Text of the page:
By Arnold Adler
Norwalk and Paramount have joined the list of area cities that are planning to purchase electric vehicles and provide charging stations for them to reduce pollution caused by gasoline fueled vehicles and fight climate change.
The Norwalk City Council, on a 5-0 vote Sept. 6, approved the purchase of three electric buses and two charging stations after agreeing to purchase two electric-powered buses and two charge stations in July.
Also on Sept. 6, the Paramount City Council approved a contract to install 22 charging stations in city parks in addition to the two charging stations that already exist. The vote was 5-0.
Paramount also is expected to approve an ordinance at its Sept. 20 meeting that would establish rules for the installation of charging stations on private properties. Tentative approval was granted Sept. 6.
In Paramount, the city’s existing charging stations and the upcoming charging stations will utilize ChargePoint charging products, according to Public Works Director Adriana Figueroa.
ChargePoint, based in Campbell, California, has an extensive network of stations all over North America and Europe, Figueroa told the council.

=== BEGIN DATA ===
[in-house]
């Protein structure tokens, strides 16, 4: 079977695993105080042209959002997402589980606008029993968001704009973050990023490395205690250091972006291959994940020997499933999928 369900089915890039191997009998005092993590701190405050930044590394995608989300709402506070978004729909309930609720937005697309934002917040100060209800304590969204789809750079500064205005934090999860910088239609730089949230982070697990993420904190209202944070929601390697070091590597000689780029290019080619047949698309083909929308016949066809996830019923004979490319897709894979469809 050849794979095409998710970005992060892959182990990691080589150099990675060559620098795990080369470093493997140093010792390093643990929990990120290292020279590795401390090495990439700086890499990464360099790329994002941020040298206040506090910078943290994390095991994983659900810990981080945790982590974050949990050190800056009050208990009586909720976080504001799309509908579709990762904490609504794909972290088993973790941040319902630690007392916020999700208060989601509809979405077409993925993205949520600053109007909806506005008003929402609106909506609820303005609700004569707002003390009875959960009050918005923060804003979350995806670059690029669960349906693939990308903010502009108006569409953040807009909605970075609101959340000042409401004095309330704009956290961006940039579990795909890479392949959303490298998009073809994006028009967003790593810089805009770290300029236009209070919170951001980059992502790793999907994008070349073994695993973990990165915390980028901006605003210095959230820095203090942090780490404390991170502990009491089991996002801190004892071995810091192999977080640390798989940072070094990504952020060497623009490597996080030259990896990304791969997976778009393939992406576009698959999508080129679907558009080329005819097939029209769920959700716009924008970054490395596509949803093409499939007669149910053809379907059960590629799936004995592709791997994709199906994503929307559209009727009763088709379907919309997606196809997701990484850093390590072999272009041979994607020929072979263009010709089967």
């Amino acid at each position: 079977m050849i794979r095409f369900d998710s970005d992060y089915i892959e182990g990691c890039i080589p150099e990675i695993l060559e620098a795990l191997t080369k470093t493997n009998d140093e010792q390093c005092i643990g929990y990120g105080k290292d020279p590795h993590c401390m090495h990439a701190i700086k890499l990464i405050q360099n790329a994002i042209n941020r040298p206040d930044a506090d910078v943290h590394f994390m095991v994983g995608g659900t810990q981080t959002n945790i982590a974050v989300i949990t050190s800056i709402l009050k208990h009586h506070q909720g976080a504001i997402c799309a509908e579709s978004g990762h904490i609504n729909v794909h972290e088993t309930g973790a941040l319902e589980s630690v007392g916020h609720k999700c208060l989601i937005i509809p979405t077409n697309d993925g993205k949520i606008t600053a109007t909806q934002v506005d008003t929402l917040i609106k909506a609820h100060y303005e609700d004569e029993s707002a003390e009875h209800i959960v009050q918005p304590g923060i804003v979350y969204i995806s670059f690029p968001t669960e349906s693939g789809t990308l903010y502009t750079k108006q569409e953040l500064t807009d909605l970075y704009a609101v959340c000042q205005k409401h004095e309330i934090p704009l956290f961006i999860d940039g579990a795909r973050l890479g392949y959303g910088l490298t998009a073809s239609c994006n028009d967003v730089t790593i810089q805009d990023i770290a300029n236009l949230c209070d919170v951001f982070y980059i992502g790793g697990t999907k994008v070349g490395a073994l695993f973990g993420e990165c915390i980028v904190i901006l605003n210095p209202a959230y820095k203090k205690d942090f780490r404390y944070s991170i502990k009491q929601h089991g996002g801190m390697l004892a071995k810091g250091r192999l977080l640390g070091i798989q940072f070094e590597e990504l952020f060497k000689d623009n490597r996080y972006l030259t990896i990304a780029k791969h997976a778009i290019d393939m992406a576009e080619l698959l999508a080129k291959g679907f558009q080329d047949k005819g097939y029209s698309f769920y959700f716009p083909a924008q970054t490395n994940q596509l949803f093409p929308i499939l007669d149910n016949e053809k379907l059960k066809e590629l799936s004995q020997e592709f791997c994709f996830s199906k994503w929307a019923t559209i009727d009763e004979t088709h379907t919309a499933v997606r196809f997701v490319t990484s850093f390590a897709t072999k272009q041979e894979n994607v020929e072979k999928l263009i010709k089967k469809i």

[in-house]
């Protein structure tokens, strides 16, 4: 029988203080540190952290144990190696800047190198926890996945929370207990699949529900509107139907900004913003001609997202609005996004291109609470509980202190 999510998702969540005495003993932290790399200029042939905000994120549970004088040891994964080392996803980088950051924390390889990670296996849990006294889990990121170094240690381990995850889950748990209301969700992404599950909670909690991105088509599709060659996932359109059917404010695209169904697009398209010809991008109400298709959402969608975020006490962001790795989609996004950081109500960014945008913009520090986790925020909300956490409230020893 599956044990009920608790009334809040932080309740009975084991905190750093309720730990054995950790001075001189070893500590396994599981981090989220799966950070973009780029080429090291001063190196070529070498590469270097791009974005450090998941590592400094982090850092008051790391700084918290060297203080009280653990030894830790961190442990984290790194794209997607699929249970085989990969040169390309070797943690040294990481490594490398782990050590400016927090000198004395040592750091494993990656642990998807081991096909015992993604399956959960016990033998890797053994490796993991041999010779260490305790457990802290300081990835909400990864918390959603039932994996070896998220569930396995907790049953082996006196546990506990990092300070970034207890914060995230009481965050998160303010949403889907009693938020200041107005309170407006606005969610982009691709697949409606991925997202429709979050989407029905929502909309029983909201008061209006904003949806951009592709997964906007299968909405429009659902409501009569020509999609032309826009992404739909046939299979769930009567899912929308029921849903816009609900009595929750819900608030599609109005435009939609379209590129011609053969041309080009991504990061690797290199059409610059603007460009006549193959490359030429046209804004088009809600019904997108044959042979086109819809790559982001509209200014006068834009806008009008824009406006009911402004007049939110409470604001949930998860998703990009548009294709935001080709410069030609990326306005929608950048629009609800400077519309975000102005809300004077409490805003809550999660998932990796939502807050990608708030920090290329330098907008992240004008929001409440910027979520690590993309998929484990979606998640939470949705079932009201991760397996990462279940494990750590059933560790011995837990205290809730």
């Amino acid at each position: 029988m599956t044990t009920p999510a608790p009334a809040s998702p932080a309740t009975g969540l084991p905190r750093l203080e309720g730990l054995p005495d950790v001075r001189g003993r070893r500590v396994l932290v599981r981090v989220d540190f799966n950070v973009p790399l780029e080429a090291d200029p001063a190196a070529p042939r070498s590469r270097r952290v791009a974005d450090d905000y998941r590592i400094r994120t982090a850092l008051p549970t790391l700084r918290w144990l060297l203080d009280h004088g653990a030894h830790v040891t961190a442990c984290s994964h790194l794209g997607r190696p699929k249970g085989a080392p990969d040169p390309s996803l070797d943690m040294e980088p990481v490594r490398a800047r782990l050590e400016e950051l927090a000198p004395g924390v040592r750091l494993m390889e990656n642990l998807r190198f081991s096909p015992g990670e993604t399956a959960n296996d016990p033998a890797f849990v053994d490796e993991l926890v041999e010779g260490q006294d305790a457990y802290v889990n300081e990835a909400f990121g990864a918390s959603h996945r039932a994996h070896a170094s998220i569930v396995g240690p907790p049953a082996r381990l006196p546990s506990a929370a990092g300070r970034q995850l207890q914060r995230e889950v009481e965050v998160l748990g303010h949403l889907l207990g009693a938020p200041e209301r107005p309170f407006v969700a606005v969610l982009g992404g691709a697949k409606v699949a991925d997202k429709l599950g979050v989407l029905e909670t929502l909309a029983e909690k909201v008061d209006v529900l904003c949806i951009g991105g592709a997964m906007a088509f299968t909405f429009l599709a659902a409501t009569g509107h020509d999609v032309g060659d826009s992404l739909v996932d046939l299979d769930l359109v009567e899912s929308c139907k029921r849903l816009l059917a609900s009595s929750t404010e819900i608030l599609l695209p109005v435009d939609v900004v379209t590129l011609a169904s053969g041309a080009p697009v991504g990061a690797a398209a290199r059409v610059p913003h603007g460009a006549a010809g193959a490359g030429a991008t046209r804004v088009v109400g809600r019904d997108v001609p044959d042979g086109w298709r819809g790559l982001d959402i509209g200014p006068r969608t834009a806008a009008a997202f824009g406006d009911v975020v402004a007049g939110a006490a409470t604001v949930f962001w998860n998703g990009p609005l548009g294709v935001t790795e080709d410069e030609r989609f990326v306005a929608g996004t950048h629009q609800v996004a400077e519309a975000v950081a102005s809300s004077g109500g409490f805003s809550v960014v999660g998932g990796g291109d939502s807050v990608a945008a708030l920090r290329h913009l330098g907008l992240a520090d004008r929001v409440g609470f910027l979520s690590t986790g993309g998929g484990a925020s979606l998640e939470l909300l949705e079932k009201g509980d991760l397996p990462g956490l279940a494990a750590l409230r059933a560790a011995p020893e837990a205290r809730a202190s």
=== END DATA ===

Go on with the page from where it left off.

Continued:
She said Southern California Edison had to approve the charge stations because it would supply the electricity.
The city has received permission from Edison for the installation of 10 charging ports (five stations) at Paramount Park and another 12 (six stations) at Progress Park.
The city will pay ChargePoint $164,594 or the 11 new charging stations, costs that will be offset by a $2,900 per charger rebate from Edison.
In Norwalk, the Sept. 6 action amended a July agreement with a company named Gillig in which the city agreed to electric buses and two bus chargers through a cooperative agreement with the state of Washington.
The council’s most recent action amends the agreement to include the purchase of three additional Gillig electric buses and two additional charge stations, according to James C. Parker, executive director of regional transportation for the city.
“The base unit price of $813,044 for each bus excludes agency differentials, producer price index delivery fee, non-taxable Americans with Disabilities Act equipment, diagnostic tooling, spare parts and applicable taxes,” Parker said in a report to the council. The estimated cost is $1 million per bus and $88,400 per charging station.
The original two buses purchased in July and two ChargePoint chargers are scheduled for delivery in 2023. The additional three buses and charge stations are expected in 2024, he said.
The total estimated cost of $5,370,186 will be funded through Federal Transit Authority funds and various local matching funds,” Parker said.